Arianism is an anti-trinitarian Christian heresy of the 4th century and is not to be confused with the Natzi’s Aryanism of the 20th century.
Arius (250 or 256-336) was the Presbyter from Alexandria Egypt. His teachings on the nature of the Godhead were not standard Trinitarian. None of his writing have survived as they were ordered burned. The only thing we have of what he might have been teaching are what is in the writings of those who disputed against him. Many believe that he was unjustly accused, and was caught up in the infighting caused by the Empire’s need for a standardized faith.
The servicing sources say that Arius’ Scriptural stance was in,
Arius insisted that the Father’s Divinity was greater than the Son’s, and that the Son was under God the Father, and not co-equal or co-eternal with Him.
He was exiled to Illyricum after the Council of Nicaea.
“In addition, if any writing composed by Arius should be found, it should be handed over to the flames, so that not only will the wickedness of his teaching be obliterated, but nothing will be left even to remind anyone of him. And I hereby make a public order, that if someone should be discovered to have hidden a writing composed by Arius, and not to have immediately brought it forward and destroyed it by fire, his penalty shall be death. As soon as he is discovered in this offense, he shall be submitted for capital punishment…..”
— Edict by Emperor Constantine against the Arians
Arius reformulated his Christology to downplay some of his more problematic ideas, (if he ever really had them) and was on his way to be restored when he died.
However his student Ulphilas the missionary to the Goths was very much anti-trinitarian. His teaching caused a rift in the Church between the Arians and the orthodox or catholic that lasted till the last king of the Lombards was put down.
Ulphilas/Ulfilas (ca 311-383) the bishop and apostle of the Goths was an Arian. He translated the Scripture in to the German or Teutonic language. However he did suppressed the four books of Kings and Chronicles which he thought, “might tend to irritate the fierce and sanguinary spirit of the Barbarians.” Gibbons Vol 4 chapter 37 Part 2.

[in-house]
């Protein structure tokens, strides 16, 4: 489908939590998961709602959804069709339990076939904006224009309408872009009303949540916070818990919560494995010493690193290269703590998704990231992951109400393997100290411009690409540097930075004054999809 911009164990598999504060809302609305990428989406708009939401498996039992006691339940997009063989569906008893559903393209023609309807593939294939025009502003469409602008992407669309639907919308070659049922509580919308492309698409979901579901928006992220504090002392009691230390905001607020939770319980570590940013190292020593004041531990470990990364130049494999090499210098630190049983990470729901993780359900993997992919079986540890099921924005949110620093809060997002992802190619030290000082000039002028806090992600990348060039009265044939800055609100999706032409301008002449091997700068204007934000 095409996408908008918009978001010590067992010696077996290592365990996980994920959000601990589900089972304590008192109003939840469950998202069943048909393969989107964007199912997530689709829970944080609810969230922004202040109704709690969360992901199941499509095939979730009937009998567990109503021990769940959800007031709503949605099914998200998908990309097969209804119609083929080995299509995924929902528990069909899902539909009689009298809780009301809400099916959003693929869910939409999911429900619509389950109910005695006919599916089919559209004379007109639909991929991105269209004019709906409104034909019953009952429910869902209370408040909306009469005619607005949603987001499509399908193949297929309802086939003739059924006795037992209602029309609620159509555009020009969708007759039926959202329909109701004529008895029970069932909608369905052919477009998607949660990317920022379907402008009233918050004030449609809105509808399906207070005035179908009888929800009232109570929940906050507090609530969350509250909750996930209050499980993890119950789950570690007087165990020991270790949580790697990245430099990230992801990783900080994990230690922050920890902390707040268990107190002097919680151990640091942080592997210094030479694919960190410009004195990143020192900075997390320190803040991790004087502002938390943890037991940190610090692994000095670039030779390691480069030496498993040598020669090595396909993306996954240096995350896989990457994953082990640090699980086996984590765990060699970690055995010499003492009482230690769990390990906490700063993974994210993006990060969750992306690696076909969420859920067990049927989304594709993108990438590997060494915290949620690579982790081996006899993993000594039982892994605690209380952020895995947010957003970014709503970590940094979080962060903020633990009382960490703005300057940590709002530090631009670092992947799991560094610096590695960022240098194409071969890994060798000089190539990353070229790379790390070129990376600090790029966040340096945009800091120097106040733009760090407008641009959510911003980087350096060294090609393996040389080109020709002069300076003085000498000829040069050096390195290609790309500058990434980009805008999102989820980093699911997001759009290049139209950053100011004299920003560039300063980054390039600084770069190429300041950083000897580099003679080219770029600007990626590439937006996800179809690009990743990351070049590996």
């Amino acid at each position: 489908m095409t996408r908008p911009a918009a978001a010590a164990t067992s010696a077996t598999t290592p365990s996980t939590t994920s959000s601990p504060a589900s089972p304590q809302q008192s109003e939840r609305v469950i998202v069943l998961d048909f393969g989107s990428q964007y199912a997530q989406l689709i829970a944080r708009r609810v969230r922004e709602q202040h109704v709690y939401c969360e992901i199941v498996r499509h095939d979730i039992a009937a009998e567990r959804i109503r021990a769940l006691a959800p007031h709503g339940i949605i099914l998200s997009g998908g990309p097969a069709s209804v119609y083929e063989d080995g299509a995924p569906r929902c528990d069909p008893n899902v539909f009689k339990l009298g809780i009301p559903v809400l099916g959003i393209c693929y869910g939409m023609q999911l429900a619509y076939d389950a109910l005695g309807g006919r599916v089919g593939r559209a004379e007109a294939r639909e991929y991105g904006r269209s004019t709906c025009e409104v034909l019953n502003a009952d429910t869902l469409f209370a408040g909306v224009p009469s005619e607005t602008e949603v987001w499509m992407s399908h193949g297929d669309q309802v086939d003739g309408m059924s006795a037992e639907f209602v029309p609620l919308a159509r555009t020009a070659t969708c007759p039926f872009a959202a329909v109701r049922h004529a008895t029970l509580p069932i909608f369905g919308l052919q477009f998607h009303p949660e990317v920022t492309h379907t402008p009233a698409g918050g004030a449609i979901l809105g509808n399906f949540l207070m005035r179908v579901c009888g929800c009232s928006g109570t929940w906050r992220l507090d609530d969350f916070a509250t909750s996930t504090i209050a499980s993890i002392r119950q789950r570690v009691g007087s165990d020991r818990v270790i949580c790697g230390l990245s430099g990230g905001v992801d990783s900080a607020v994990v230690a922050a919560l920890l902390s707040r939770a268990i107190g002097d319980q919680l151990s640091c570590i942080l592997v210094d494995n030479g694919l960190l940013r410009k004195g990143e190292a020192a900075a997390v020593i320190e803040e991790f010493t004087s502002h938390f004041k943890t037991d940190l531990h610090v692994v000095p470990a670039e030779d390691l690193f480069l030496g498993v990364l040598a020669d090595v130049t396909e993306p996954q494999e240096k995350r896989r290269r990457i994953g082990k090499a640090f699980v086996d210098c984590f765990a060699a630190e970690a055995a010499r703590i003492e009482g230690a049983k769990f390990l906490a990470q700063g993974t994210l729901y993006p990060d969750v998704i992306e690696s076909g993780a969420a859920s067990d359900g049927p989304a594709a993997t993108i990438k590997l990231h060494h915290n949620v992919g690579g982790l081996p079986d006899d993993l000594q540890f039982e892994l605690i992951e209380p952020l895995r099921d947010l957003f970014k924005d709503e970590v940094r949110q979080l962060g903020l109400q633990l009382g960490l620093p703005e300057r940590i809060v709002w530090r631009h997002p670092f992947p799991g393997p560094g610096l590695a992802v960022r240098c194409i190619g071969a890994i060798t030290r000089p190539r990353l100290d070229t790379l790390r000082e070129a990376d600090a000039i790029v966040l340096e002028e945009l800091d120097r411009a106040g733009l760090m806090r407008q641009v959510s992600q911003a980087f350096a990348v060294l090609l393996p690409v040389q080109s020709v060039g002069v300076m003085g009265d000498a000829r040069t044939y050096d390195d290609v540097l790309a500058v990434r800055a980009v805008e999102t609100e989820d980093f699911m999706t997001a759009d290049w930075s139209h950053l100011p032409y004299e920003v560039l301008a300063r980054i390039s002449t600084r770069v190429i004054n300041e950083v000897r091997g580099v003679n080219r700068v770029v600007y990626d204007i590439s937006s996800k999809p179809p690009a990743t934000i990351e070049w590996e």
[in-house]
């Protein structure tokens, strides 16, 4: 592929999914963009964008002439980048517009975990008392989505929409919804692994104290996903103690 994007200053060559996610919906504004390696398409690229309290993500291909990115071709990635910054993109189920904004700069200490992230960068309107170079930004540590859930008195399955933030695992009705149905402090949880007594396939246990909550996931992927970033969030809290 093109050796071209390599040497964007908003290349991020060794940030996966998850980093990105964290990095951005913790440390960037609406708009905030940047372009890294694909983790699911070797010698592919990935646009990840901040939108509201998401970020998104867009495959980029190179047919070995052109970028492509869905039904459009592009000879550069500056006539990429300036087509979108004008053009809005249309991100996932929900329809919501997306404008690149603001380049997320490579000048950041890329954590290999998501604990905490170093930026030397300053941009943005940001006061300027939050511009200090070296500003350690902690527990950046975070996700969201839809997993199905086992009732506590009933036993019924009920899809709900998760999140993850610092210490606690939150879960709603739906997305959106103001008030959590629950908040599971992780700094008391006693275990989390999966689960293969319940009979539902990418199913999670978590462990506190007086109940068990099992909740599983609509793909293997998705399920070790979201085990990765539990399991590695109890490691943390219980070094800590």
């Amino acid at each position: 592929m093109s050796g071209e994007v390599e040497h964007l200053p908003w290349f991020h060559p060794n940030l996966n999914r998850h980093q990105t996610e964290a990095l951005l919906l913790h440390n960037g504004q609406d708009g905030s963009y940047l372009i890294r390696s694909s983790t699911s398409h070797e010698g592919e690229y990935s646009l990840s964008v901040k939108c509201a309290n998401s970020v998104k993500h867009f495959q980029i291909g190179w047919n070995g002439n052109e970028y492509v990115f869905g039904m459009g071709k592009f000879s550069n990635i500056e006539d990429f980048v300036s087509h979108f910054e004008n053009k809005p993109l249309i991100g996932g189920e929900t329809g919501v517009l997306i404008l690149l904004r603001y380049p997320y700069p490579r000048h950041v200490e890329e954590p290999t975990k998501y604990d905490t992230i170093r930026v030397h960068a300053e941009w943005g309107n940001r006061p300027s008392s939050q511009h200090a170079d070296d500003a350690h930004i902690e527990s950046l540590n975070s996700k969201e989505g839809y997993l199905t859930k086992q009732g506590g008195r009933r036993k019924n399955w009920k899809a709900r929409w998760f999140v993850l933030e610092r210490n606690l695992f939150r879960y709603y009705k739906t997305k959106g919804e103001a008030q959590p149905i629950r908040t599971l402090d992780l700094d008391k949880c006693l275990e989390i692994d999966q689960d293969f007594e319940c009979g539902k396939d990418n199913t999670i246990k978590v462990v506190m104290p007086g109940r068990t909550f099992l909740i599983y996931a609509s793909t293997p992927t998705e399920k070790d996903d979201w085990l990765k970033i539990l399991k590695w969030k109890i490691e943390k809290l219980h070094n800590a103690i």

The Creed of Ulphilas
God the Father (“unbegotten”) from God the Son (“only-begotten”), who was begotten before time and who created the world, and the Holy Spirit, proceeding from the Father and the Son:
I, Ulfila, bishop and confessor, have always so believed, and in this, the one true faith, I make the journey to my Lord; I believe in one God the Father, the only unbegotten and invisible, and in his only-begotten son, our Lord and God, the designer and maker of all creation, having none other like him (so that one alone among all beings is God the Father, who is also the God of our God); and in one Holy Spirit, the illuminating and sanctifying power, as Christ said after his resurrection to his apostles: “And behold, I send the promise of my Father upon you; but tarry ye in the city of Jerusalem, until ye be clothed with power from on high” (Luke 24:49) and again “But ye shall receive power, when the Holy Ghost is come upon you” (Acts 1:8); being neither God (the Father) nor our God (Christ), but the minister of Christ … subject and obedient in all things to the Son; and the Son, subject and obedient in all things to God who is his Father … (whom) he ordained in the Holy Spirit through his Christ.
Compare with The Apostles’ Creed
I believe in God, the Father Almighty,
the Maker of heaven and earth,
and in Jesus Christ, His only Son, our Lord:
Who was conceived by the Holy Ghost,
born of the virgin Mary,
suffered under Pontius Pilate,
was crucified, dead, and buried;
He descended into hell.
The third day He arose again from the dead;
He ascended into heaven,
and sitteth on the right hand of God the Father Almighty;
from thence he shall come to judge the quick and the dead.
I believe in the Holy Ghost;
the holy catholic church;
the communion of saints;
the forgiveness of sins;
the resurrection of the body;
and the life everlasting.